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The movement to decarcerate risks foundering because of its failure to grapple with so-called violent offenders, who make up nearly half of U.S. prisoners. The treatment of people serving sentences for offenses categorized as violent is a primary reason for the continued problem of mass incarceration, despite widespread awareness of the phenomenon and significant bipartisan interest in its reduction. People convicted of “violent offenses” are serving historically anomalous and excessively long sentences, are generally denied clemency and compassionate release, and are excluded from a wide array of legal reform and policy changes with decarceral aims. Keeping these people in prison for life or near-life sentences is extraordinarily expensive for state budgets, largely unnecessary from a public safety perspective, and cruel and unusual punishment from the viewpoint of international and historical standards. While the moral imperative to release those serving draconian sentences for nonviolent drug offenses is widely if not universally accepted, such efforts will ultimately be a drop in the bucket if we fail to address the 58% of state prisoners who are serving sentences for offenses categorized as violent.

Quantitative data about the low rates of recidivism for people released after serving long sentences for “violent offenses” will not alone shift the focus of our policies or politics. Rather, we need to develop a more nuanced understanding of “violent offenses” and “violent offenders” by hearing the voices of people who have been directly impacted by violence and by the system’s response to violence. These are, in many cases, the same people. Their stories are complex and human, defying simplistic narratives about innocent victims and bad offenders. Storytelling offers possibilities for reconceptualizing the stale terminology around violence and for shifting the discourse.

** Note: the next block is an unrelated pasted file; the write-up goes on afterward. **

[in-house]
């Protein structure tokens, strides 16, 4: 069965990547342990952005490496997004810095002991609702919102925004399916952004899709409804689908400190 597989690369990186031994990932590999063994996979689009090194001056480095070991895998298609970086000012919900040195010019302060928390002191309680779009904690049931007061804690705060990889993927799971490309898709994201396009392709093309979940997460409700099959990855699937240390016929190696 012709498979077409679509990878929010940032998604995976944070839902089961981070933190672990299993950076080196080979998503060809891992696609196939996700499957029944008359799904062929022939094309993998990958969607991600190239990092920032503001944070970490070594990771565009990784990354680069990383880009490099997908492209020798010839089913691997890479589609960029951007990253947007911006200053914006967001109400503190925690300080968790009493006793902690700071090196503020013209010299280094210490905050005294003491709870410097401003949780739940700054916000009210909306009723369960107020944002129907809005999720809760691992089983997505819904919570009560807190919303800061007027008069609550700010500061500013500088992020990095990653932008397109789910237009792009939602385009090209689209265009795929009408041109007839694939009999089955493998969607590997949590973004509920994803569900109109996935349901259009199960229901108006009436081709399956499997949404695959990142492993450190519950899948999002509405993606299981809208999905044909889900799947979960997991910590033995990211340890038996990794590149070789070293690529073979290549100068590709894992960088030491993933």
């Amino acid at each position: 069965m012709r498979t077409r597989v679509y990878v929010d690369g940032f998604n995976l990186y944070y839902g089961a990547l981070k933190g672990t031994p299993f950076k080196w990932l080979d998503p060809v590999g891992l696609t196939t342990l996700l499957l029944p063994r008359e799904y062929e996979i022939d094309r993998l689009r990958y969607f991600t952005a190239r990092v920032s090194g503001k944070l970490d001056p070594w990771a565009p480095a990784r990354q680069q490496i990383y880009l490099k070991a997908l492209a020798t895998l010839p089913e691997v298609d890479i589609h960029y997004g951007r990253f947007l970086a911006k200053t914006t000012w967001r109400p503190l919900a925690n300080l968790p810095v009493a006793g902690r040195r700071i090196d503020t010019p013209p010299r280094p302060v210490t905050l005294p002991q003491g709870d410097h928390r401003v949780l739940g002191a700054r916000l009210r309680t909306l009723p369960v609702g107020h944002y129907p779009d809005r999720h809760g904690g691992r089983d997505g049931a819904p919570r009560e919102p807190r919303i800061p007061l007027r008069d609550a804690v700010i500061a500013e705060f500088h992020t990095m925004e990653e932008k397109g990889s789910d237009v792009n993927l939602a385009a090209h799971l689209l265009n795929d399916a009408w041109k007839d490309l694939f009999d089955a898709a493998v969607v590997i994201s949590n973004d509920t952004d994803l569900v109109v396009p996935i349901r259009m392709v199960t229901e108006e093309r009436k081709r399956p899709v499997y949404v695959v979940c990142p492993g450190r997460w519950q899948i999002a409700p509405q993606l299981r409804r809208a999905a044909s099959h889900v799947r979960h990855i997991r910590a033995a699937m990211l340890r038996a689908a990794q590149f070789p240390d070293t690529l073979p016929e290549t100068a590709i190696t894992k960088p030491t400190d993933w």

This Article draws on insights from the literature on epistemic injustice and criminal law democratization, together with the legal storytelling literature. It explores the power of storytelling as an advocacy tool in the slow work of person-by-person decarceration during back-end processes like clemency, parole, and compassionate release, as well as part of the broader movement for systemic decarceration. Storytelling is an important tool for advocates working within the system, as well as for abolitionists seeking to end the system. In some contexts, advocates and activists are best situated to tell these stories, but ultimately people should be given the opportunity and tools to tell their own stories.


Originally published as Edmonds, Mira. "Why We Should Stop Talking About Violent Offenders: Storytelling and Decarceration." Northwestern University Law Review 16, no. 1 (2024): 51-129.